The Biggest Challenges with Pain Management, and What You Can Do to Manage these


Living with pain can be a distressing and debilitating thing. Professional recognised studies have defined it as unpleasant and emotional. Often described as a sharp burning sensation, pain is the main reason for someone to seek an appointment with a general practitioner. As people age, we tend to perceive pain differently. In cases of chronic pain, the body’s nervous system becomes more sensitive to distressing feelings. Persons suffering from chronic or acute pain episodes will understand the need for an effective pain management program.

Pain management

Pain management is a sophisticated yet controversial area of health care.  The process can involve nonsurgical methods, surgical interventions or both. Predominantly pain is dealt with through the use of analgesic medications of varying potency. Most medications are provided with strict instructions from a physician. The rationale for such stringency is that many of the substances used for controlling pain, such as most analgesics, paracetomol, opiods, and even medicinal cannabis, can have adverse side-effects particularly after prolonged or sustained use.

The effects of ongoing medication

While pain relief medication is by far the most common approach, there are consequences with both short-term heavy doses and long-term use. The body can develop a resistance to some substances. Thus, when drugs are used for a long period, there is less effect. Misuse or overuse of medication is often associated with adverse health effects. The results of recent research has seen new guidelines being endorsed particularly in relation to the damage to kidneys that prolonged or excessive paracetomol ingestion can cause.

While many people turn to pain medication or surgical intervention, studies have found that less invasive treatment options such as hydrotherapy, acupuncture or TENS machines can be just as effective in managing pain.


Hydrotherapy is one drug-free alternative. It is a water-based exercise program which involves a range of exercises undertaken in warm water. The exercises are designed by either physiotherapist or exercise physiologist with the aim to decrease pain while enhancing the range of movement and flexibility. The technique also focuses on enhancing muscle strength and improving the general fitness of the individual. Hydrotherapy is considered an effective pain management mechanism which provides alternatives to the land-based exercise programs. Individuals suffering from back pain, hip, knee, shoulder pain and stiffness may benefit from this form of pain therapy.  There are drawbacks however, as the high costs associated with using private pools, or the difficulty in accessing economically priced public swimming pools can be restrictive.

To find out about your local hydrotherapy options, visit these links below for further information.


Acupuncture entails stimulating certain points on the body – most often with needling – to aid the restoration of balance in the body and encourage healing. Performed by a skilled practitioner, acupuncture can be a safe and effective treatment for a range of disorders including chronic pain.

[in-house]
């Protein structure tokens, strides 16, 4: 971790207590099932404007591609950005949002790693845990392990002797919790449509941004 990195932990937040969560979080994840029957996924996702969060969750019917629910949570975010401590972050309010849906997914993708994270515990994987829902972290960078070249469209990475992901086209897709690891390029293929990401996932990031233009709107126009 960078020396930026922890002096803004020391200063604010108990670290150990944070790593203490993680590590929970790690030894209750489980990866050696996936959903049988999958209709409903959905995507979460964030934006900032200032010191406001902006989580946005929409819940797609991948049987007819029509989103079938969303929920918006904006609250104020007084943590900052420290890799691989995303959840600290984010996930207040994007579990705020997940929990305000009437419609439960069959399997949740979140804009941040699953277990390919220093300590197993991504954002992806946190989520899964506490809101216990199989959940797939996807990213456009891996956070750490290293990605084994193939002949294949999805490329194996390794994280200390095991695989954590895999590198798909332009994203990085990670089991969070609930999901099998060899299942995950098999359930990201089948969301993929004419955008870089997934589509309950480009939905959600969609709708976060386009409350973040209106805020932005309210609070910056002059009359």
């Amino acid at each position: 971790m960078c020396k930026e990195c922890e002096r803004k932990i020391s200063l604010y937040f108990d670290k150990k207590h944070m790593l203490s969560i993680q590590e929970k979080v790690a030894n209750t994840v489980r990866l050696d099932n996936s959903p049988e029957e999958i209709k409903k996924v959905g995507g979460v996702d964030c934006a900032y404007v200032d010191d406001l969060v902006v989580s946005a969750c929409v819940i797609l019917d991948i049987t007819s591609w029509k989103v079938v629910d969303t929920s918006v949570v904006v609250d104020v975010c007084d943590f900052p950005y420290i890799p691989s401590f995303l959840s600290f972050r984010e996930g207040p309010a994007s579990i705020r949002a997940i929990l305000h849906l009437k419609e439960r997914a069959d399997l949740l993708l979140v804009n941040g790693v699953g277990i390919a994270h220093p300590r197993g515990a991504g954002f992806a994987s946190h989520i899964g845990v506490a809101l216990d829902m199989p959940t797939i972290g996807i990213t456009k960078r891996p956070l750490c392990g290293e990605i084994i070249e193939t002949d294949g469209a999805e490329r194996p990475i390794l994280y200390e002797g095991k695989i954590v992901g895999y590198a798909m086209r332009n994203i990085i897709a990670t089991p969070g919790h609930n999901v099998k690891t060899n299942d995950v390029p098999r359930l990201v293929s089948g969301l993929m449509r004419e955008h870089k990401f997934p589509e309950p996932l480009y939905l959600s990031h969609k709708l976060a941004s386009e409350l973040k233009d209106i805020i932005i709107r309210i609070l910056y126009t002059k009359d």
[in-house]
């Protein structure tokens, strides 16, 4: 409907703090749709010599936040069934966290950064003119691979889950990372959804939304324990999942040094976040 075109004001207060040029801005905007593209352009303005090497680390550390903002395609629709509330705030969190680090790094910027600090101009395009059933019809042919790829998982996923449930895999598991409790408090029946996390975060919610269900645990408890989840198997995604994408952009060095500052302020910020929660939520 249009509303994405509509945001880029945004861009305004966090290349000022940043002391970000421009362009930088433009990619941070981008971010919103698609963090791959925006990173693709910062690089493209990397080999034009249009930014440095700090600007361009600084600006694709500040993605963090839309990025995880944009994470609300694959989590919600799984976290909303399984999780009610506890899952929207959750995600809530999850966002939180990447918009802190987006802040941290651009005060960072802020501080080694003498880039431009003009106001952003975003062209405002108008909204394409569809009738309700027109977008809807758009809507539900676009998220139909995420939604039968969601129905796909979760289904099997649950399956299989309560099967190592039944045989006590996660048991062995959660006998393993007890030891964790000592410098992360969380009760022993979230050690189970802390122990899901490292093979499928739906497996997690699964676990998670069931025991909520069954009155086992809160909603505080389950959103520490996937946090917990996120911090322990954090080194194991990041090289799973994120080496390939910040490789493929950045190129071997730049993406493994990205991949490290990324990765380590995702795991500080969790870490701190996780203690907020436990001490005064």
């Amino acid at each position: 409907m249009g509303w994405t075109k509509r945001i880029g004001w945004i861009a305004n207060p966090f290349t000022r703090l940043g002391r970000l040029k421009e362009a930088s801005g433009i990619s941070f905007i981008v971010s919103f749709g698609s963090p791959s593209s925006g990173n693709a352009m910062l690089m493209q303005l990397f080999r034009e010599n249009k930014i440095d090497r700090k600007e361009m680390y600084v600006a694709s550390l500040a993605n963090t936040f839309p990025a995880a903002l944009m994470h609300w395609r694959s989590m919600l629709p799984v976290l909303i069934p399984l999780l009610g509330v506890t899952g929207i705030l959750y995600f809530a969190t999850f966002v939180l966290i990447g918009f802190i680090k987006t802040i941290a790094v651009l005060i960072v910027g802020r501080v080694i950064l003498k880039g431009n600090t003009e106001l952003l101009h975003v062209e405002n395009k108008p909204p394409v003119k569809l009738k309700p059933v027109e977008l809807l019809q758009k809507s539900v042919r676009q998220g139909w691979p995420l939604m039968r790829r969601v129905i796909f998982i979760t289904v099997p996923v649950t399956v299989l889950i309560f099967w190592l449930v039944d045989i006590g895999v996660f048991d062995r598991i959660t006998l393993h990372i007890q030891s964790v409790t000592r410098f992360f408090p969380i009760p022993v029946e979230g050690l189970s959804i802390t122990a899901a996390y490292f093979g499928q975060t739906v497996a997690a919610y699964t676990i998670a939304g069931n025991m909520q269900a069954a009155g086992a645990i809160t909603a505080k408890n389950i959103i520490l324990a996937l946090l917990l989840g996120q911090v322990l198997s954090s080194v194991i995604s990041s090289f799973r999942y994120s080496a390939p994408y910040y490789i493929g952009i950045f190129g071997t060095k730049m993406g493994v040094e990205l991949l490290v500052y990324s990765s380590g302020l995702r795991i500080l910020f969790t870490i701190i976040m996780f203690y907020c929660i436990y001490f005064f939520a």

Other techniques may be used in acupuncture including:

  • Remedial Massage
  • Chinese Herbs
  • Cupping – suction designed to bring blood to the acupuncture point
  • Laser – used instead of needling to stimulate points
  • Moxibustion – burning herbs held over or applied to acupuncture points

It is important to always ensure acupuncture is only performed by a qualified acupuncturist operating in a facility that is very careful about using sterile needles.  In the hands of an unskilled practitioner, acupuncture could cause unexpected side effects such as pain or allergic reactions.


TENS machines are another promising analgesic-free pain management tool. Numerous people use the devices as an alternative to more invasive pain management interventions. TENS stands for Transcutaneous Electrical Nerve Stimulation, and ‘transcutaneous’ means ‘across the skin’. The technique utilises low voltage electrical currents to offset unpleasant sensations. It involves passing a gentle electrical current using an electrode which is attached to the skin in the location where the pain is felt.  The charge is sourced from a battery operated machine providing good portability.  The machine provides for the adjustment of the intensity and frequency which may either be adjusted to low or high with the electric current. TENS is also used in a similar method to acupuncture in some contexts where electrodes are attached to the skin using the conventional acupuncture points as opposed to the use of needles.

TENS machines have been used for relief in dealing with some types of pain including; knee, back, neck, spinal cord pain;  cancer pain; pain during childbirth; rheumatoid arthritis; and osteoarthritis among others.

How effective are TENS machines?

A significant number of users of TENS machines find that it is beneficial in relieving pain. The devices have a two-way affect by promoting the production of endophins, the body’s natural painkillers, and by reducing pain signals that travel in certain parts of the body. TENS machines are also often cited as having a powerful effect on the subjective aspects of pain, known as somatic pain. However, some criticism of the devices are that the relief is limited to the time when the machines are operational.

Where to access TENS Machines

TENS machines are becoming widely accessible as the technology advances. It is crucial to seek professional medical advice in determining the suitability of this type of pain management for individual requirements.

View our range of TENS machines here:

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